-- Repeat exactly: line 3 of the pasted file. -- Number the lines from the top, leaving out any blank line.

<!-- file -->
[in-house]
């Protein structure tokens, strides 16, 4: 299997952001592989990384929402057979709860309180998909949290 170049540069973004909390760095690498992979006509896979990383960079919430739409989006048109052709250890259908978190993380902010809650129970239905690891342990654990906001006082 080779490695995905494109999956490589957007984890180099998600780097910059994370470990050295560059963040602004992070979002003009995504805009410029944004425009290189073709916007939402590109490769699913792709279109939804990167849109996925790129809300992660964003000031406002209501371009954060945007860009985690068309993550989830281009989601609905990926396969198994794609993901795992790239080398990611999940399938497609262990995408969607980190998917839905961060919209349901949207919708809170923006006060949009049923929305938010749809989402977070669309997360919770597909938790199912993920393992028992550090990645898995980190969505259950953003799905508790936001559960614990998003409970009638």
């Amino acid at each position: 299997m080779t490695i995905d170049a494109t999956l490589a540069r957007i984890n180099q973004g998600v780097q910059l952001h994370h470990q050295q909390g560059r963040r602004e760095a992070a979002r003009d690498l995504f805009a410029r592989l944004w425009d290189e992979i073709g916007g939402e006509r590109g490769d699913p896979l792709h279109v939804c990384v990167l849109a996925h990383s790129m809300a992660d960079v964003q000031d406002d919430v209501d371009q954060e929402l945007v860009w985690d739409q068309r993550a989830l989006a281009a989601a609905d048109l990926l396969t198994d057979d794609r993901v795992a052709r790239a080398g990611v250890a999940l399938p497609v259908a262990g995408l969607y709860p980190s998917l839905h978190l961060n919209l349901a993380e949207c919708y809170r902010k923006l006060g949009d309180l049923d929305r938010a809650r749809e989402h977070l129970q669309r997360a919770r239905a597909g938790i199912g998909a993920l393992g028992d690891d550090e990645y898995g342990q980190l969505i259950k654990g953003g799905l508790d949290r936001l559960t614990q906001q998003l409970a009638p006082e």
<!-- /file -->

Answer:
């Amino acid at each position: 299997m080779t490695i995905d170049a494109t999956l490589a540069r957007i984890n180099q973004g998600v780097q910059l952001h994370h470990q050295q909390g560059r963040r602004e760095a992070a979002r003009d690498l995504f805009a410029r592989l944004w425009d290189e992979i073709g916007g939402e006509r590109g490769d699913p896979l792709h279109v939804c990384v990167l849109a996925h990383s790129m809300a992660d960079v964003q000031d406002d919430v209501d371009q954060e929402l945007v860009w985690d739409q068309r993550a989830l989006a281009a989601a609905d048109l990926l396969t198994d057979d794609r993901v795992a052709r790239a080398g990611v250890a999940l399938p497609v259908a262990g995408l969607y709860p980190s998917l839905h978190l961060n919209l349901a993380e949207c919708y809170r902010k923006l006060g949009d309180l049923d929305r938010a809650r749809e989402h977070l129970q669309r997360a919770r239905a597909g938790i199912g998909a993920l393992g028992d690891d550090e990645y898995g342990q980190l969505i259950k654990g953003g799905l508790d949290r936001l559960t614990q906001q998003l409970a009638p006082e």